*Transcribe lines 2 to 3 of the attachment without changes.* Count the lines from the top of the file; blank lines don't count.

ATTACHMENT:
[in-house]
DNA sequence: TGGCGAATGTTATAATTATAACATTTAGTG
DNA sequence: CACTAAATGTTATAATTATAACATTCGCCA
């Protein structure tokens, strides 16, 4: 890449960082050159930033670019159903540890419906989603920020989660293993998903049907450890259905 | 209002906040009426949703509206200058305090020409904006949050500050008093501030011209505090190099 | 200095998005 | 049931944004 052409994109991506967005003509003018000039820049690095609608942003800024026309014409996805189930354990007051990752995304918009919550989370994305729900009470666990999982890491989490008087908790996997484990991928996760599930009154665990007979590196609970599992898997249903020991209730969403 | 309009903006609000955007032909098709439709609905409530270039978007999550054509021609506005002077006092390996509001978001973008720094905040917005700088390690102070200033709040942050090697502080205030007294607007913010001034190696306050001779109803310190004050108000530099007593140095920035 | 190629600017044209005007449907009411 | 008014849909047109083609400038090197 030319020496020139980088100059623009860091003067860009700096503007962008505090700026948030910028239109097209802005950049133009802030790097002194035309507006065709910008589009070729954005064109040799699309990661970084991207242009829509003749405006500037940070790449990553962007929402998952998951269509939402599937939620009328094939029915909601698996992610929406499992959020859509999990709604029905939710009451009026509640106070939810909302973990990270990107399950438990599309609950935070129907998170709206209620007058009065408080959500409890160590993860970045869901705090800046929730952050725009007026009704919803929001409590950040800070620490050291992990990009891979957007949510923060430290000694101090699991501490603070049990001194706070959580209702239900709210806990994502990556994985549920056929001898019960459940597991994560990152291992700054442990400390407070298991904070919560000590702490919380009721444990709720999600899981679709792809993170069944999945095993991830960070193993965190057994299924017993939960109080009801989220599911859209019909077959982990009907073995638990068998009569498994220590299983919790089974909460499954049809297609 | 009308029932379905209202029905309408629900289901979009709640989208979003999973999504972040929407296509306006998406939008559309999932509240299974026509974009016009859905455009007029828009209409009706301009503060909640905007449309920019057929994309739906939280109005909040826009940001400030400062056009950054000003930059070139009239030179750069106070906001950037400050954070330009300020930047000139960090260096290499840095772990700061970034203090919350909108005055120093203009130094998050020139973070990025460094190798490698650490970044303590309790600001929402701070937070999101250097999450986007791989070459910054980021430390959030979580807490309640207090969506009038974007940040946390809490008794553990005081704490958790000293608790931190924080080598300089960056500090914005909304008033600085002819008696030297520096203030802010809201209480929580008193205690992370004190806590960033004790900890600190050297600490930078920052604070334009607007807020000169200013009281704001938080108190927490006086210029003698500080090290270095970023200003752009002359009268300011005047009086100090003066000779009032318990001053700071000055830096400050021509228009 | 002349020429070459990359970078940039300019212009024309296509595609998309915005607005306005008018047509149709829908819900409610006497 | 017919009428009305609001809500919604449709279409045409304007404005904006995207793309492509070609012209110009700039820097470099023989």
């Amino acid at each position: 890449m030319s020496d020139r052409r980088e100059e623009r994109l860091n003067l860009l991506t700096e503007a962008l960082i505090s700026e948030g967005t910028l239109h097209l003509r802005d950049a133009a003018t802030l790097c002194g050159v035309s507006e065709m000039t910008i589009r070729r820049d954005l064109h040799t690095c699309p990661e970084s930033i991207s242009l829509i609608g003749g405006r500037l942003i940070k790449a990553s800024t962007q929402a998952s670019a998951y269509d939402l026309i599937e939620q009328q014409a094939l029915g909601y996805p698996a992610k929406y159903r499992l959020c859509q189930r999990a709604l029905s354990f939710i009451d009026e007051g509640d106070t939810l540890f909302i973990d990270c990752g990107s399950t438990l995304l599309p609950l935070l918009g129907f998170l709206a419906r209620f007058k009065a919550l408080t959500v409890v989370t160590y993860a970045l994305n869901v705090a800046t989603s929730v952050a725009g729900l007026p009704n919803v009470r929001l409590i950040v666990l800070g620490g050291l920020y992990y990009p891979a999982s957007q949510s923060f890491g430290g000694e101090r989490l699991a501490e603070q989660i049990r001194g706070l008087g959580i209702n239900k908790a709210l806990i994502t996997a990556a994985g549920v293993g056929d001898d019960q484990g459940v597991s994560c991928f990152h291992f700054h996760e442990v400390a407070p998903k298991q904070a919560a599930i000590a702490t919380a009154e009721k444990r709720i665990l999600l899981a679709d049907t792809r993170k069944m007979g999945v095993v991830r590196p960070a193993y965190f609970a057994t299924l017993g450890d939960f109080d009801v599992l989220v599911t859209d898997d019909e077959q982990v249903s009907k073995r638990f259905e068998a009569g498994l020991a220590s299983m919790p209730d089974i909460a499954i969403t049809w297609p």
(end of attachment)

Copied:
DNA sequence: TGGCGAATGTTATAATTATAACATTTAGTG
DNA sequence: CACTAAATGTTATAATTATAACATTCGCCA